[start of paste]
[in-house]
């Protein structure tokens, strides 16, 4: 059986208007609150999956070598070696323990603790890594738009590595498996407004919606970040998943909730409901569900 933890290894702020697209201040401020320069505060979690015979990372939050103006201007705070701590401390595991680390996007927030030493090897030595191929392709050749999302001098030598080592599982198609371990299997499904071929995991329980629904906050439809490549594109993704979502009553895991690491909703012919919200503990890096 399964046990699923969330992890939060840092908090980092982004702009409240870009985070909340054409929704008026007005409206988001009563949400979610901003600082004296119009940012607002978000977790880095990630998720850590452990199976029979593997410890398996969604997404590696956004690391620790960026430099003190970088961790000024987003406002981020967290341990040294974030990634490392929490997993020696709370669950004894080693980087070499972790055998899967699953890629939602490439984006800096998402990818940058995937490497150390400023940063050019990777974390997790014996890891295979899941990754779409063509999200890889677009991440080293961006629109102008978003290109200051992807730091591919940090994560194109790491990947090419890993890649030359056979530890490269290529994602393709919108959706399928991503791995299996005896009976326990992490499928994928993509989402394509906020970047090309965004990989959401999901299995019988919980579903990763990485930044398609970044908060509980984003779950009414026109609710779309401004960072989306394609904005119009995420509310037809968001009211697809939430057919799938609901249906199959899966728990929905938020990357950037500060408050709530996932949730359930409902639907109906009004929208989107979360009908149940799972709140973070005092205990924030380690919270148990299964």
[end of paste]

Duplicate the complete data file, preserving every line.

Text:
[in-house]
């Protein structure tokens, strides 16, 4: 059986208007609150999956070598070696323990603790890594738009590595498996407004919606970040998943909730409901569900 933890290894702020697209201040401020320069505060979690015979990372939050103006201007705070701590401390595991680390996007927030030493090897030595191929392709050749999302001098030598080592599982198609371990299997499904071929995991329980629904906050439809490549594109993704979502009553895991690491909703012919919200503990890096 399964046990699923969330992890939060840092908090980092982004702009409240870009985070909340054409929704008026007005409206988001009563949400979610901003600082004296119009940012607002978000977790880095990630998720850590452990199976029979593997410890398996969604997404590696956004690391620790960026430099003190970088961790000024987003406002981020967290341990040294974030990634490392929490997993020696709370669950004894080693980087070499972790055998899967699953890629939602490439984006800096998402990818940058995937490497150390400023940063050019990777974390997790014996890891295979899941990754779409063509999200890889677009991440080293961006629109102008978003290109200051992807730091591919940090994560194109790491990947090419890993890649030359056979530890490269290529994602393709919108959706399928991503791995299996005896009976326990992490499928994928993509989402394509906020970047090309965004990989959401999901299995019988919980579903990763990485930044398609970044908060509980984003779950009414026109609710779309401004960072989306394609904005119009995420509310037809968001009211697809939430057919799938609901249906199959899966728990929905938020990357950037500060408050709530996932949730359930409902639907109906009004929208989107979360009908149940799972709140973070005092205990924030380690919270148990299964």